South Australian Attorney-General John Rau says it is absurd that the name of a state MP facing child pornography charges has been suppressed again.
The Full Court of the Supreme Court yesterday overturned orders for the MP to stand trial on aggravated counts of accessing child pornography.
Chief Justice Chris Kourakis sent the matter back to the Adelaide Magistrates Court for further consideration, meaning an automatic suppression on his widely known identity was reinstated.
Mr Rau says there is legislation in the pipeline which would allow suppressions on alleged offender's names to be repealed to prevent similar situations.
"This is certainly a bizarre twist and that's why the law was amended by the Parliament last year, we put a legislation in to amend it," he said.
"What will happen when that transition has occurred, which I expect and hope will be within a very short space of time, is that the default position will be there is no naming of the person.
"But anybody, including the media, can go in and say can you please name them, because for example in the situation [we're] talking about now, this is absurd."
Mr Rau says the current laws were not designed to shield alleged perpetrators, and the legislation amendments will be gazetted soon.
"The law is there to protect victims, not to protect accused people because in many of these sexual offence cases, if you identify the offender, you may tend to identify the victim," he said.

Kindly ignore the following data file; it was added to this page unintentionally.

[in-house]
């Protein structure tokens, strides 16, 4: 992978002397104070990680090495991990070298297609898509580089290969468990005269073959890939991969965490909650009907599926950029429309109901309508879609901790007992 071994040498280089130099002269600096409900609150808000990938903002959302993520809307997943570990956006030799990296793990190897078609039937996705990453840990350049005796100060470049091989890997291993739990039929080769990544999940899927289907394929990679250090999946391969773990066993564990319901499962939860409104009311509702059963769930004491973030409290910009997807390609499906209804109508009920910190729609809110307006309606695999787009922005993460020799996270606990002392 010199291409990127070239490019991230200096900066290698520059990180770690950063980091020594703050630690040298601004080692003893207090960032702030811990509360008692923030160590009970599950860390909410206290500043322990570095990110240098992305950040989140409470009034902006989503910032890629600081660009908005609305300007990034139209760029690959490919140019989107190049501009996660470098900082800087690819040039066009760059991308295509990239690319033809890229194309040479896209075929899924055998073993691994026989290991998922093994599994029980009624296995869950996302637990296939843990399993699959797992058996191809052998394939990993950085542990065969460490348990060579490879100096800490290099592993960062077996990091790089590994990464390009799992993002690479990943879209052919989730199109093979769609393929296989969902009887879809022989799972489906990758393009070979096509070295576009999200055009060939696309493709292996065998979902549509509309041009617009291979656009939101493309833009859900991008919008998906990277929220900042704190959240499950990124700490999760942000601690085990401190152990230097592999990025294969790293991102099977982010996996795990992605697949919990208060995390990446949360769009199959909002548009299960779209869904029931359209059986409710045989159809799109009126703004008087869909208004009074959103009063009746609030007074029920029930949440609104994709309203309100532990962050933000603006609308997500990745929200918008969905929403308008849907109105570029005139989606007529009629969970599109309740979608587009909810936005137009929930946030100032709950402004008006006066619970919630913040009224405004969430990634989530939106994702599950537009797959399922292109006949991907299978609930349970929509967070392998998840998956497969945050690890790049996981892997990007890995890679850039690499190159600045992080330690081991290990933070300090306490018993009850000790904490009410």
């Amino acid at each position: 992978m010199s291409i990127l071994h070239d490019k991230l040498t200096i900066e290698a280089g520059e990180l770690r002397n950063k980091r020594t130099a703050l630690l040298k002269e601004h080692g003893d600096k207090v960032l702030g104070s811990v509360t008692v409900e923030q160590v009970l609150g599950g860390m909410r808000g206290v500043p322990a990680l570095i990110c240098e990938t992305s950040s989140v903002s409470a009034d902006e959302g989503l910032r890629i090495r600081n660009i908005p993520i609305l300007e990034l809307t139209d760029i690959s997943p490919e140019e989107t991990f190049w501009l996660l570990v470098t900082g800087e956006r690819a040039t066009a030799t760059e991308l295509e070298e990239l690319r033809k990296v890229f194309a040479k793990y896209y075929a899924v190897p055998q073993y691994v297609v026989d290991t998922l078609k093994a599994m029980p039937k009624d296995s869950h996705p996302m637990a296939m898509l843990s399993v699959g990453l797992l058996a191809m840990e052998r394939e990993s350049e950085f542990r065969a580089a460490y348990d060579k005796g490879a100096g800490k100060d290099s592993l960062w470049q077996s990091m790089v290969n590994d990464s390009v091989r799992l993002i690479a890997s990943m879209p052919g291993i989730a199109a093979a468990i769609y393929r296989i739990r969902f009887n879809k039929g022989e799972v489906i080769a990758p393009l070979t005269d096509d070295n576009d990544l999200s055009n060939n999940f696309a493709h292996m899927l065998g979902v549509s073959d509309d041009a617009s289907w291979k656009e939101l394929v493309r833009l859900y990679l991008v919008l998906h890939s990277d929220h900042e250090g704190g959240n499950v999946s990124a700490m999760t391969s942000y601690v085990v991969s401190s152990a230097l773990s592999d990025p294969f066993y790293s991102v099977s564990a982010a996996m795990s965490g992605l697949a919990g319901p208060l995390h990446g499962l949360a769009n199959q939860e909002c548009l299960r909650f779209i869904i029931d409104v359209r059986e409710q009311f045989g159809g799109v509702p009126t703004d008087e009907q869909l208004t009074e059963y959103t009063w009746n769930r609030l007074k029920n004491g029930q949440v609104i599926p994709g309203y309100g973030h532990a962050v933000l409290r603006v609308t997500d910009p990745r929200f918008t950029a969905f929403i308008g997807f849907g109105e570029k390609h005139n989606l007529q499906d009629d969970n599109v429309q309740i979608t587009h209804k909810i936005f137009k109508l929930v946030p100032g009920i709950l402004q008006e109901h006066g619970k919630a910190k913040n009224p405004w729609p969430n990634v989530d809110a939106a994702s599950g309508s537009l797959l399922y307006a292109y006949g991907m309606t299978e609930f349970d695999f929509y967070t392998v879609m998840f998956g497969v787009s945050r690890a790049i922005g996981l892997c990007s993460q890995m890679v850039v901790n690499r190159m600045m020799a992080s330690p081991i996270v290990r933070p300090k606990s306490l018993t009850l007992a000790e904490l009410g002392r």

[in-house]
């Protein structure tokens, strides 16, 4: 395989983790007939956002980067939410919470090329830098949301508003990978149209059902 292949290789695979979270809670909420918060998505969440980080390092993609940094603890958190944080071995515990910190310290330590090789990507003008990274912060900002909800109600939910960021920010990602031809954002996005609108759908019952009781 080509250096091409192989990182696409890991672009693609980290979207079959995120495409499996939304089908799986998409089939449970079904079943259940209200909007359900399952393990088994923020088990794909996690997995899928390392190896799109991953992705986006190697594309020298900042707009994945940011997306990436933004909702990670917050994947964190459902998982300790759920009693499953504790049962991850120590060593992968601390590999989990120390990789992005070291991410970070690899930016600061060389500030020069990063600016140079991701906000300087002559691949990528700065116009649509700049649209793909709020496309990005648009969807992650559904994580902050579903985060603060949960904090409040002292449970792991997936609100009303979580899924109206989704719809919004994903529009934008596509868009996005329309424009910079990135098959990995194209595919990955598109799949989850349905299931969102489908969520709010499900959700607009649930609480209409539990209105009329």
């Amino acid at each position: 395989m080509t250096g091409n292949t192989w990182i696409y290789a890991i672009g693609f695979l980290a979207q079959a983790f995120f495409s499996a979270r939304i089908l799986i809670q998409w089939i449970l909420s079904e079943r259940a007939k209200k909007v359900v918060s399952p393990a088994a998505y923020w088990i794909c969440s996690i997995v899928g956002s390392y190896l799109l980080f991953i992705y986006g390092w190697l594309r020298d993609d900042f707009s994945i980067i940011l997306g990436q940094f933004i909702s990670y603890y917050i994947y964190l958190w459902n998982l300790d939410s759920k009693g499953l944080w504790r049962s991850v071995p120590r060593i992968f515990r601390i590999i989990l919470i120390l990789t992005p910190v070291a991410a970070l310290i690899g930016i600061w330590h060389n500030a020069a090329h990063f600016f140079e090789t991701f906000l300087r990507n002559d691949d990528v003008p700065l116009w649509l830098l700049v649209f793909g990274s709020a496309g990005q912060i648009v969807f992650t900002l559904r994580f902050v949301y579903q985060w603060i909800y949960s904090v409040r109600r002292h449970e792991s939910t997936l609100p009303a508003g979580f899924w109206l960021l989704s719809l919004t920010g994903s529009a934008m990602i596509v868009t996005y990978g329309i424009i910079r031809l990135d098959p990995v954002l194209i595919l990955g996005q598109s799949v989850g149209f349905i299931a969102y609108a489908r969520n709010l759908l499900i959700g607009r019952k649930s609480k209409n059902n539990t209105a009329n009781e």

Under the Evidence Act, mandatory suppressions apply to a person accused of a sexual offence, who cannot be named until "the date on which [he or she] is committed for trial or sentence".
Since a trial is no longer pending, a suppression on the MP's name automatically applies once again.
Shadow attorney-general Stephen Wade says he wants amendments to the law to go further than the Government's proposals to treat sex offences like any other case.
"If there's a need for a suppression order to protect victims, to protect witnesses, to protect the defendant even, the presiding judicial officer should be able to impose an order through the same process they do in any other case," he said.
Mr Rau says that shifts the balance too far the other way and would mean a mandatory suppression order would no longer apply to victims.
"He wants victims to have to stump up to court when they're victims, perhaps child victims of a sexual offence, and ask for a suppression order," he said.
"Those children should automatically get it, and if the media can persuade the court they shouldn't get it, or if you have a bizarre situation like we've got now, they should be lifted."
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